OUR town lost an ardent advocate when genial giant Jim O'Connor died in the midst of his crusade to get Washingtonians to look around them and see how the federal city was made.

As the District's geologist, O'Connor loved to lead tours around town in which he used the stone with which Washington was built and paved to illuminate the history of both the city and the planet. A former professor of geology, over the years O'Connor led hundreds of workshops and tours. He concentrated on teaching teachers, because they'd multiply his message by passing it on to their pupils.

The message: Science is fascinating and fun and it's all around us -- just open your eyes. As a road cut reveals rock strata, the capital city's buildings expose slices of most U.S. states and a number of foreign countries.

When he died of cancer in 1999, O'Connor was compiling a detailed description of the city's geology and the origin, kind and character of stone used in virtually every building in town. The notes he left behind were a marvelous jumble of science, social and political history and random factoids, delightful to read but incomplete and unpublishable.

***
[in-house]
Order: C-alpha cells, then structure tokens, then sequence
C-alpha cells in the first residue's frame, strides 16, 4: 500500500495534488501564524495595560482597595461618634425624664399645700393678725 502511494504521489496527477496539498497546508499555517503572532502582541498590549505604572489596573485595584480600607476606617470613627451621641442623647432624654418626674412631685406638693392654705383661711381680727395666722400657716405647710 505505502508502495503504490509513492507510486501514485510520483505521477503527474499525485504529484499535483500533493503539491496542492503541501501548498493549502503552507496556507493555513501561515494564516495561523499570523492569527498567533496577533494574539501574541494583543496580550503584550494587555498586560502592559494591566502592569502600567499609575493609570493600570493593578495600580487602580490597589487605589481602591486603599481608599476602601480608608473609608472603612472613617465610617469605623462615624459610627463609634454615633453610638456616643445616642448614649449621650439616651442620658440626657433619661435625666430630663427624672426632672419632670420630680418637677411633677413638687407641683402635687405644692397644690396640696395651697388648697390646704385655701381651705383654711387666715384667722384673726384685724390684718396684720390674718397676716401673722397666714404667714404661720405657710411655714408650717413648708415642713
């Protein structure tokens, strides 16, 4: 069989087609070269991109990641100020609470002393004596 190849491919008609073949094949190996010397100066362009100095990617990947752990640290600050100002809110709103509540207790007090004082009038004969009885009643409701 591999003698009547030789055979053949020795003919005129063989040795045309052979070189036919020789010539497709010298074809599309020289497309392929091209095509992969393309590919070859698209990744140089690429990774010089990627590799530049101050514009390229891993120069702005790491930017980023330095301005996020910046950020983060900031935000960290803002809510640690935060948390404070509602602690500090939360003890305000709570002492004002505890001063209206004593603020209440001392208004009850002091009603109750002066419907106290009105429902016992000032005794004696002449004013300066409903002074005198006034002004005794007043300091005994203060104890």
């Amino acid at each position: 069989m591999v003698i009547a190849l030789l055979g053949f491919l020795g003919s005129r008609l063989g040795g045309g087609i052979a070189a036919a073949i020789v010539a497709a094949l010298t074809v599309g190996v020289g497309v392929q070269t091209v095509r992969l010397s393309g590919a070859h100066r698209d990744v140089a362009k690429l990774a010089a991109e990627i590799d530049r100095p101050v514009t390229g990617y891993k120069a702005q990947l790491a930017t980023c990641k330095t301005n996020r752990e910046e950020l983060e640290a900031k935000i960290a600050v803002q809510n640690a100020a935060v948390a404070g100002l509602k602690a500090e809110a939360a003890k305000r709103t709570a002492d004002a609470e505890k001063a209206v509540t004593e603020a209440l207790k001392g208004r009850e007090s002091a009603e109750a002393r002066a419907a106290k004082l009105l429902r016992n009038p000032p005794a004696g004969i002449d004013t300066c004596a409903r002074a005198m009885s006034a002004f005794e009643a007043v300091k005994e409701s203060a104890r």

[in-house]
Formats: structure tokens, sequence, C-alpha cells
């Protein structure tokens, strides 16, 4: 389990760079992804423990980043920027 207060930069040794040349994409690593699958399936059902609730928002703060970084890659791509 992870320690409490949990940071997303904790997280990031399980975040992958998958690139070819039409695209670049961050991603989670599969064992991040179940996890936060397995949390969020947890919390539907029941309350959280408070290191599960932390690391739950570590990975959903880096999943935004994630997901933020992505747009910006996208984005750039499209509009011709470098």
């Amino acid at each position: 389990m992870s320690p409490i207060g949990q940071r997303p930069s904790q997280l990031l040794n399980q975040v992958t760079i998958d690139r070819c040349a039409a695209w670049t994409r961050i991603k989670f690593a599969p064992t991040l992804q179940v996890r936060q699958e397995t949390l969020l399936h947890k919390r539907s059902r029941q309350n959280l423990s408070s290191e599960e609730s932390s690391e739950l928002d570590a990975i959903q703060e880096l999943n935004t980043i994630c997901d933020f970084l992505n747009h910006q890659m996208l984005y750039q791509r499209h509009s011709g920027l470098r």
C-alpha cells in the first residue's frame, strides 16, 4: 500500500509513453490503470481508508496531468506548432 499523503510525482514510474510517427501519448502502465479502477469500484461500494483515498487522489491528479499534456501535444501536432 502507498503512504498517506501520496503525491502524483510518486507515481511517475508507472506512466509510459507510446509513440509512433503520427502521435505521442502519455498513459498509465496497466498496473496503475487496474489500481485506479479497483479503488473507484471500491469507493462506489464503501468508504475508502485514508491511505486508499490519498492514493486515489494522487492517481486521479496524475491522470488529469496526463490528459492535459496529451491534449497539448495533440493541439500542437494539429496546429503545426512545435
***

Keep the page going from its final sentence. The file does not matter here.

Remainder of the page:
Some of his friends and admirers at the Geological Society of Washington last fall used his notes and interviews to put together "The Jim O'Connor Memorial Field Trip" covering some 50 buildings and monuments. From that marathon we've extracted an O'Connor mini-tour of the Mall, starting at the Capitol. It's a good rainy day exercise, because the colors and inclusions in stone are much more vivid when wet.

Fittingly, the Capitol Building contains stone from at least nine states, including the crumbly sandstone from Aquia Creek called Virginia freestone, which has broken many a maintenance budget. Because it was easily obtained and shapes nicely, freestone was used in many of Washington's early buildings, including the White House and the center section of the Capitol, both of which have had to be extensively refaced with marble after much of the sandstone turned back into sand.

The House and Senate wings are of dolomitic Massachusetts marble, the steps of granite from Minnesota and North Carolina, and the refaced exterior, columns and balustrades of marble and limestone from Colorado, Georgia, Maryland, Tennessee and Vermont.